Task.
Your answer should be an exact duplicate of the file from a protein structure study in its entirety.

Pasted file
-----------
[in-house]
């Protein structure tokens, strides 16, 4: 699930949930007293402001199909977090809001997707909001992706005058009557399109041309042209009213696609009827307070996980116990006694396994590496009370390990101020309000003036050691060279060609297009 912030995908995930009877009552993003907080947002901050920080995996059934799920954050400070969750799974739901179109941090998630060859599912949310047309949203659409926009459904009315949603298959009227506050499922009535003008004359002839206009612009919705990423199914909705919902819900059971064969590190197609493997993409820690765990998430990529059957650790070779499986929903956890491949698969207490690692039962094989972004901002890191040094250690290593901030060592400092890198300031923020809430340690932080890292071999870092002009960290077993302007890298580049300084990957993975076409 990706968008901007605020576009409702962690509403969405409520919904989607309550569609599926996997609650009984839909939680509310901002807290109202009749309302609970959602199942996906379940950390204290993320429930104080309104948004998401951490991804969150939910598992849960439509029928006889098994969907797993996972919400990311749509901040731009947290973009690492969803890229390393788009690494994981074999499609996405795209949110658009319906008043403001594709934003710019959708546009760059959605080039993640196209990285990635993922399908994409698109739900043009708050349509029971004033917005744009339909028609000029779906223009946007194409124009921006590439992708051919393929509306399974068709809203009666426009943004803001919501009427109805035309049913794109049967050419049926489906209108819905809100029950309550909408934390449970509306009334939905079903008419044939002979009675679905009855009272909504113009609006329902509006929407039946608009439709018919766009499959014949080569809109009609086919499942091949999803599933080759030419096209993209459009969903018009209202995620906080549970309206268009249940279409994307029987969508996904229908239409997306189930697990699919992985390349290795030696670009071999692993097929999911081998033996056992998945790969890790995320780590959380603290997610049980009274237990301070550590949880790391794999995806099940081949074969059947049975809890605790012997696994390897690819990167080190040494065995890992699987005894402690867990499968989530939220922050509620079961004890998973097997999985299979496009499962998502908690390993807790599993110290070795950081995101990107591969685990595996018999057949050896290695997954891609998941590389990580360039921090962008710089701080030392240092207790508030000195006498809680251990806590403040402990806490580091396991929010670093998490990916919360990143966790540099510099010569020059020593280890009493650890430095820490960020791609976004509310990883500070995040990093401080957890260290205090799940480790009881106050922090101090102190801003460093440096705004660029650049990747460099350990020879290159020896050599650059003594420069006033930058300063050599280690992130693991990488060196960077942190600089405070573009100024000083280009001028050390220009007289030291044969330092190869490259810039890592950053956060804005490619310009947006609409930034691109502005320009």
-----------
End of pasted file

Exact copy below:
[in-house]
């Protein structure tokens, strides 16, 4: 699930949930007293402001199909977090809001997707909001992706005058009557399109041309042209009213696609009827307070996980116990006694396994590496009370390990101020309000003036050691060279060609297009 912030995908995930009877009552993003907080947002901050920080995996059934799920954050400070969750799974739901179109941090998630060859599912949310047309949203659409926009459904009315949603298959009227506050499922009535003008004359002839206009612009919705990423199914909705919902819900059971064969590190197609493997993409820690765990998430990529059957650790070779499986929903956890491949698969207490690692039962094989972004901002890191040094250690290593901030060592400092890198300031923020809430340690932080890292071999870092002009960290077993302007890298580049300084990957993975076409 990706968008901007605020576009409702962690509403969405409520919904989607309550569609599926996997609650009984839909939680509310901002807290109202009749309302609970959602199942996906379940950390204290993320429930104080309104948004998401951490991804969150939910598992849960439509029928006889098994969907797993996972919400990311749509901040731009947290973009690492969803890229390393788009690494994981074999499609996405795209949110658009319906008043403001594709934003710019959708546009760059959605080039993640196209990285990635993922399908994409698109739900043009708050349509029971004033917005744009339909028609000029779906223009946007194409124009921006590439992708051919393929509306399974068709809203009666426009943004803001919501009427109805035309049913794109049967050419049926489906209108819905809100029950309550909408934390449970509306009334939905079903008419044939002979009675679905009855009272909504113009609006329902509006929407039946608009439709018919766009499959014949080569809109009609086919499942091949999803599933080759030419096209993209459009969903018009209202995620906080549970309206268009249940279409994307029987969508996904229908239409997306189930697990699919992985390349290795030696670009071999692993097929999911081998033996056992998945790969890790995320780590959380603290997610049980009274237990301070550590949880790391794999995806099940081949074969059947049975809890605790012997696994390897690819990167080190040494065995890992699987005894402690867990499968989530939220922050509620079961004890998973097997999985299979496009499962998502908690390993807790599993110290070795950081995101990107591969685990595996018999057949050896290695997954891609998941590389990580360039921090962008710089701080030392240092207790508030000195006498809680251990806590403040402990806490580091396991929010670093998490990916919360990143966790540099510099010569020059020593280890009493650890430095820490960020791609976004509310990883500070995040990093401080957890260290205090799940480790009881106050922090101090102190801003460093440096705004660029650049990747460099350990020879290159020896050599650059003594420069006033930058300063050599280690992130693991990488060196960077942190600089405070573009100024000083280009001028050390220009007289030291044969330092190869490259810039890592950053956060804005490619310009947006609409930034691109502005320009």